There are very few challenges which should cause you to stop feeding. With the right help and information, most challenges are temporary hitches. Here are a few:
Not enough milk?
- First, check your positioning and attachment at the breast with a professional or at a support group. A poorly-attached baby can sometimes limit the milk flow.
- How often are you feeding your baby? Feeding your baby as often as they ask is the very best way to ensure that your body knows how much milk to make. Your baby should be asking to feed at least 8 times in every 24 hours, including at least once at night.
Blocked Ducts / Mastitis
Symptoms of mastitis are usually redness and tenderness of the breast, flu-like feelings (fever, shivers). Again these are often caused by poor attachment which doesn’t allow the milk to flow
freely and can cause blockages.
If this occurs try :
- Feeding baby as often as possible, if too sore then express. It is important to keep the milk flowing.
- Ibuprofen to help reduce swelling.
- Paracetamol to reduce high temperature.
- Hot shower/bath/flannels to help milk flow
- Cabbage leaves to relieve pain and throbbing. If all the above are not working within 24 hours, then antibiotics may be needed, maybe sooner if the nipple is damaged. Try to look after yourself as much as possible during recovery; relax, rest and eat well.
Anxious about milk supply?
- Are baby’s wet and dirty nappies as expected for his age? See the nappies page
- Can you hear baby gulping and swallowing?
- Do you feel full before a feed, softer afterwards?
- Is baby settling between feeds?
- Is baby gaining weight?
It is common to feel anxious because you can’t actually see how much milk is being made. If your answer to all five is yes, then rest assured your baby is getting enough milk. If not, seek support.
Full Breasts – difficult to attach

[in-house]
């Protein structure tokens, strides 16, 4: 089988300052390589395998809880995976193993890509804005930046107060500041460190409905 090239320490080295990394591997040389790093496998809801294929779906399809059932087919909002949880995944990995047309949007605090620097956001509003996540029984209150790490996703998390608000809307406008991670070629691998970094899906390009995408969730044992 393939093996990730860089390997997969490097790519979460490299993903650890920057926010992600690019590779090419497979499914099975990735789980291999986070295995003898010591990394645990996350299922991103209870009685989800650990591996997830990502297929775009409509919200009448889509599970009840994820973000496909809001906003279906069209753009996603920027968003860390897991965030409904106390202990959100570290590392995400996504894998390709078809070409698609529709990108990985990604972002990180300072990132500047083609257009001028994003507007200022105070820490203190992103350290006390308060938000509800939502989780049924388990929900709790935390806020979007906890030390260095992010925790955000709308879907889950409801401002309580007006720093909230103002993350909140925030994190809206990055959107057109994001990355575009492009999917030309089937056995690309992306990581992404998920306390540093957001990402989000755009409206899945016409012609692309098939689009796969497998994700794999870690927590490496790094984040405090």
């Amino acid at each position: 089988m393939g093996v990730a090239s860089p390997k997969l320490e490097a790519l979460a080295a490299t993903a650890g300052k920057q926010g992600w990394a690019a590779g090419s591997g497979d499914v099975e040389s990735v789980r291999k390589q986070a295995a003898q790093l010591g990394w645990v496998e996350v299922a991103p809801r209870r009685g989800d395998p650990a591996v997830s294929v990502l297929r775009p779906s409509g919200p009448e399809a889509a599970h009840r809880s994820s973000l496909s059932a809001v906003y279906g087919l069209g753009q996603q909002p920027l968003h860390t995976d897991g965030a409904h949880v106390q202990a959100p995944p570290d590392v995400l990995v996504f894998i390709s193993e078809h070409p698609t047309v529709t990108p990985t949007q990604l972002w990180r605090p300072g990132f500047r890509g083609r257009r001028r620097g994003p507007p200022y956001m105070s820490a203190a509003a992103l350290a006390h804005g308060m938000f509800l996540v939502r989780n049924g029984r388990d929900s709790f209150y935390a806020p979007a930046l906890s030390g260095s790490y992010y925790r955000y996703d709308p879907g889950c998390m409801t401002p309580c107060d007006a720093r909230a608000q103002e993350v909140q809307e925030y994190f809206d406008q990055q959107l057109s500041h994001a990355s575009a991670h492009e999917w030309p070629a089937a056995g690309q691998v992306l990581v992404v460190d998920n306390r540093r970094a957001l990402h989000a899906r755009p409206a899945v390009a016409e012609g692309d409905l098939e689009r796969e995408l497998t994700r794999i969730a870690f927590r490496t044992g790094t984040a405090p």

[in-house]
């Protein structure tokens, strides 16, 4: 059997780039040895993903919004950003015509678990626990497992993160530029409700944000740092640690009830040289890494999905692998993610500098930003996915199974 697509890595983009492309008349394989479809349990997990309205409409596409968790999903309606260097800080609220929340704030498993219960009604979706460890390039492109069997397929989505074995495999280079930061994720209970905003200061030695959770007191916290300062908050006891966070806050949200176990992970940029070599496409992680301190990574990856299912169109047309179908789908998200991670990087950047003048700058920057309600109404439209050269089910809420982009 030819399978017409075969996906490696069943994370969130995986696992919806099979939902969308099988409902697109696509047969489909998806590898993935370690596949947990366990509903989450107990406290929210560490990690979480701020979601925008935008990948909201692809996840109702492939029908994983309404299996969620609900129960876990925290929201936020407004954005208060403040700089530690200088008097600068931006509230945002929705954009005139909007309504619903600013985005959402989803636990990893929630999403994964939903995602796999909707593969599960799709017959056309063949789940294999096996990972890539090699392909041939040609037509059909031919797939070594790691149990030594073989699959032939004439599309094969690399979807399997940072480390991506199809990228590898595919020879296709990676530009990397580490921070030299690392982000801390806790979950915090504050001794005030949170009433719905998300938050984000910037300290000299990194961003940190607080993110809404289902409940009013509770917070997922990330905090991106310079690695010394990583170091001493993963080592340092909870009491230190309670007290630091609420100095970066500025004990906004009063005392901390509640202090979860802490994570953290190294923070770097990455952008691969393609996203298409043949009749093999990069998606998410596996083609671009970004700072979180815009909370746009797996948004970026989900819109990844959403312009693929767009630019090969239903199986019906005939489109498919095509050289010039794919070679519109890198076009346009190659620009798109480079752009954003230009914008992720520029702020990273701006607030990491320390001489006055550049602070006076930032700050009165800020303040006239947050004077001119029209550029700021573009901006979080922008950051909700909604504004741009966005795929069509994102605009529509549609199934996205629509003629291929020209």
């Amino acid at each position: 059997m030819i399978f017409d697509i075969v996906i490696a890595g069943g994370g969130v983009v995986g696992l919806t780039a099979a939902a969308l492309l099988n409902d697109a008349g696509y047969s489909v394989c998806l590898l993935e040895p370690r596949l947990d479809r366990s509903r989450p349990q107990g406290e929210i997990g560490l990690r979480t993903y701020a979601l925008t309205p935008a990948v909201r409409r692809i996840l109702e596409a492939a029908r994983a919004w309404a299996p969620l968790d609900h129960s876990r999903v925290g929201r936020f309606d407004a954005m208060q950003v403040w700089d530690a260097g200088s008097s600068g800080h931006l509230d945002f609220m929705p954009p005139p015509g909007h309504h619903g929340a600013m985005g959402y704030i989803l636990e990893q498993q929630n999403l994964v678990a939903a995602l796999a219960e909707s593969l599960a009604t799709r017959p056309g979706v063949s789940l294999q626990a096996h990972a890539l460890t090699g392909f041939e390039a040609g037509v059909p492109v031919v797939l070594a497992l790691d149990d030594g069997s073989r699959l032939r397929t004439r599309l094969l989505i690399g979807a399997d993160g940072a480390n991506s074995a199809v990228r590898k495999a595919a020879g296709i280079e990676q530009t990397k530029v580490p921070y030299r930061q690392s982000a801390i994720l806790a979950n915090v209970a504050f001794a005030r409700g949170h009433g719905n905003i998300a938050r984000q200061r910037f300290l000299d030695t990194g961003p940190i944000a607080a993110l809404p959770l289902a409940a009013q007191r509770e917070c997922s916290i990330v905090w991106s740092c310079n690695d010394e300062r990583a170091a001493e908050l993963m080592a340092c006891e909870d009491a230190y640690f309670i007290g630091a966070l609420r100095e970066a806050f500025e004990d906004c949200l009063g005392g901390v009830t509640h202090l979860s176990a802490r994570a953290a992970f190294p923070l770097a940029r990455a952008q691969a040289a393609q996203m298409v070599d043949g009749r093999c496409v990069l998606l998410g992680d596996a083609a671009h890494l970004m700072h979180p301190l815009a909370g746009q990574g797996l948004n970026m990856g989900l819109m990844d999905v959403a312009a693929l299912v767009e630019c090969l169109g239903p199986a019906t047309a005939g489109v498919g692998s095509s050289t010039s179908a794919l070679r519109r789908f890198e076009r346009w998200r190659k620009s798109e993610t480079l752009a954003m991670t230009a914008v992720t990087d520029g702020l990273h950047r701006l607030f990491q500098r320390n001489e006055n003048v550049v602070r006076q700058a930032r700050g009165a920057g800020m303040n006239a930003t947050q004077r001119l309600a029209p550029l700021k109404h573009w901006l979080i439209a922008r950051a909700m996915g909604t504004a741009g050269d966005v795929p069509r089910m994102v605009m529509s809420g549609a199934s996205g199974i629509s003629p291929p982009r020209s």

- Try expressing some milk before attaching baby, to relieve the pressure.
- Try different positions
- Keep feeding on demand so breasts do not become so full between feeds
- Is your baby sleeping too long between feeds?
- Try waking baby to feed at shorter intervals.
Too much milk
- Milk supply usually tailors itself to baby’s needs within 6-8 weeks
- Try leaning back once baby is attached so milk comes out slower
- Try feeding from the same side at two consecutive feeds. Fullness on the other side will help your milk supply to decrease – watch out for mastitis though.
- Expressing extra milk for the freezer may help but be careful not to overdo it as you can end up making even more milk.
Cracked / Sore nipples
Cracked and sore nipples are nearly always caused by the baby being wrongly attached at the breast. Try to get to a support group or ask a health professional to look at how your baby attaches and feeds. If your nipples
are chapped, try applying a little breastmilk to keep them moisturised. If your nipples are too painful to feed, try expressing for 12- 24 hours to rest them and try again with help to get the positioning and attachment right. Blood might sometimes pass into the milk, this is not at all harmful to your baby and is not a reason to stop.